To tie it all up in a neat bow, I see all that brain-frying, intangible complexity as a fitting metaphor for the utterly weird and disorienting phenomenon we all know as falling in love. Something that we're all a part of, but that's difficult for us to comprehend or control, particularly when we're in the midst of it. You can rationalise it and tell yourself that it's just feelings caused by the release of a potent cocktail of chemicals into your brain, intended to trick you into procreating and spreading our species like so many tumor cells. But that won't make it any less confusing, elating or painful.
As for Lovecraft's xenophobia, there's also a bit of subtext in Spring about the relationship that Americans (and Australians, I should know, I'm both) have with Europe. For new-worlders whose descendants emigrated from Europe, visiting the mother continent can induce a strange mixture of feelings. For some it's a profound sense of awe at being surrounded by so much history, combined with conflicting feelings of deep belonging and unsettling alienation. For others, there's a sense of familiarity and entitlement coupled with xenophobic feelings of distrust and the unknown. We've already seen this explored pretty explicitly in Eli Roth's Hostel movies, but Spring does so in a more thoughtful and mature way. Rather than being the focus (as it is in Roth's movies), it's explored with more subtlety through Evan's eyes. As he strives to assimilate into the rural Italian culture that he's found himself in, we see him observe the idiotic antics of his countrymates with an aloof distaste. Evan's willingness to accept this new culture is rewarded, while the frat boys are punished.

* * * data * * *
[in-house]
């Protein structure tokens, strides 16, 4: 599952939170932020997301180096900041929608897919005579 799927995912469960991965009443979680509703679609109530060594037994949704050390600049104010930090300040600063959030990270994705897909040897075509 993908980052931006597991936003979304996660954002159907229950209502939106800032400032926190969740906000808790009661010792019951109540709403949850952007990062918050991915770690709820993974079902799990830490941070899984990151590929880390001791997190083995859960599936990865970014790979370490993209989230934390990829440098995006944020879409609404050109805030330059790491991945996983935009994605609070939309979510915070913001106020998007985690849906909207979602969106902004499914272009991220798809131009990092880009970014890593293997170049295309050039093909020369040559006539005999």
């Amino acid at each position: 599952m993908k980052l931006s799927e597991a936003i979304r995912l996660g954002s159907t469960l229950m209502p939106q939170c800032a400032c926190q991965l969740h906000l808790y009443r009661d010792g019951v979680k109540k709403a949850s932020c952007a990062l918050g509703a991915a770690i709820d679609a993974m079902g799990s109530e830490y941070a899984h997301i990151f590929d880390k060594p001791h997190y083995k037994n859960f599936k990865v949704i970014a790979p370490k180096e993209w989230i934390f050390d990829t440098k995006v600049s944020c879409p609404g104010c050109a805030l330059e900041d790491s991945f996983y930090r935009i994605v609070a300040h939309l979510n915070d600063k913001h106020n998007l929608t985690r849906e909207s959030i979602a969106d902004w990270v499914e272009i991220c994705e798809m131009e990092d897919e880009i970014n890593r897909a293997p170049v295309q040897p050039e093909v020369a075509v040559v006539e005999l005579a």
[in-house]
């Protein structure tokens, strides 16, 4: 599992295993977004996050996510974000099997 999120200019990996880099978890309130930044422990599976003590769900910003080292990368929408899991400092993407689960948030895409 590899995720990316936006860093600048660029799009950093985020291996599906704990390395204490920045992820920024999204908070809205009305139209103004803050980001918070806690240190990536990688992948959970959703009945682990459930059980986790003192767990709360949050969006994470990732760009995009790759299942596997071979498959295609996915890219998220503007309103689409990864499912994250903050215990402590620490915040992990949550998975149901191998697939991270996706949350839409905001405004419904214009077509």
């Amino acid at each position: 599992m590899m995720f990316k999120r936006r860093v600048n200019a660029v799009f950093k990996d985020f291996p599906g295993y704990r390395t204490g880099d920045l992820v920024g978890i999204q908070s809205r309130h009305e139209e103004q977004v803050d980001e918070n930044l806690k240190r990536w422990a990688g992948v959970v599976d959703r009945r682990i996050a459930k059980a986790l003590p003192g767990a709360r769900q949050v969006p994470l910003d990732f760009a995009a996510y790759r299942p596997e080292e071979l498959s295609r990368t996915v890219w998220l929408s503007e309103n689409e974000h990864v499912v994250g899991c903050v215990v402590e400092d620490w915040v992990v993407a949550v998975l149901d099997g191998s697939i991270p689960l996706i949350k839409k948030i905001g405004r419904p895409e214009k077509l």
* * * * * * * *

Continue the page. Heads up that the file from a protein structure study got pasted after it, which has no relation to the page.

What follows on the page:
Well, I've gone completely tl;dr with my reading of Spring's themes, so I'm just going to leave the rest of this amazing little film for you to discover for yourself. Benson and Moorhead's direction, writing, cinematography and editing are all spot on, making for a satisfying and handsome movie that belies its undoubtedly low budget. Part of the reason for that is in cinematographer Aaron Moorhead's eye for bringing the best out of the film's atmospheric Italian locations. It's one of the most photogenic places you could ever hope to shoot a movie, and Moorhead exploits moonlit nights, subtly hued magic hours and sunbathed countryside to stunning effect. One sequence in particular, when Evan and Louise take a boat to visit a mysterious aquatic cave, is strikingly beautiful.
The other really noteworthy aspect of Spring's visuals are its superb makeup, prosthetic and creature fx. The team appears to have been comprised of what I assume to be a mix of Italian and American artists, none of whom I've heard of before, and their work here is nothing short of fantastic. The majority of the fx looked to me like a combination of practical with CG enhancement, and the results are by turns gorgeous, shocking and disgusting.
Finally, I have to acknowledge the real heart of the movie, the lovers themselves. Working from Justin Benson's excellent script, Lou Taylor Pucci and Nadia Hilker deliver nuanced, naturalistic performances that are every bit as good as those of Ethan Hawke and Julie Delpy, to which they will inevitably be compared.
Following their powerful 2012 debut, Resolution, these two hungry filmmakers have delivered a second dose of subversive, thought-provoking and highly original horror. I can't wait to see what they've got up their sleeves for their upcoming Aleister Crowley project.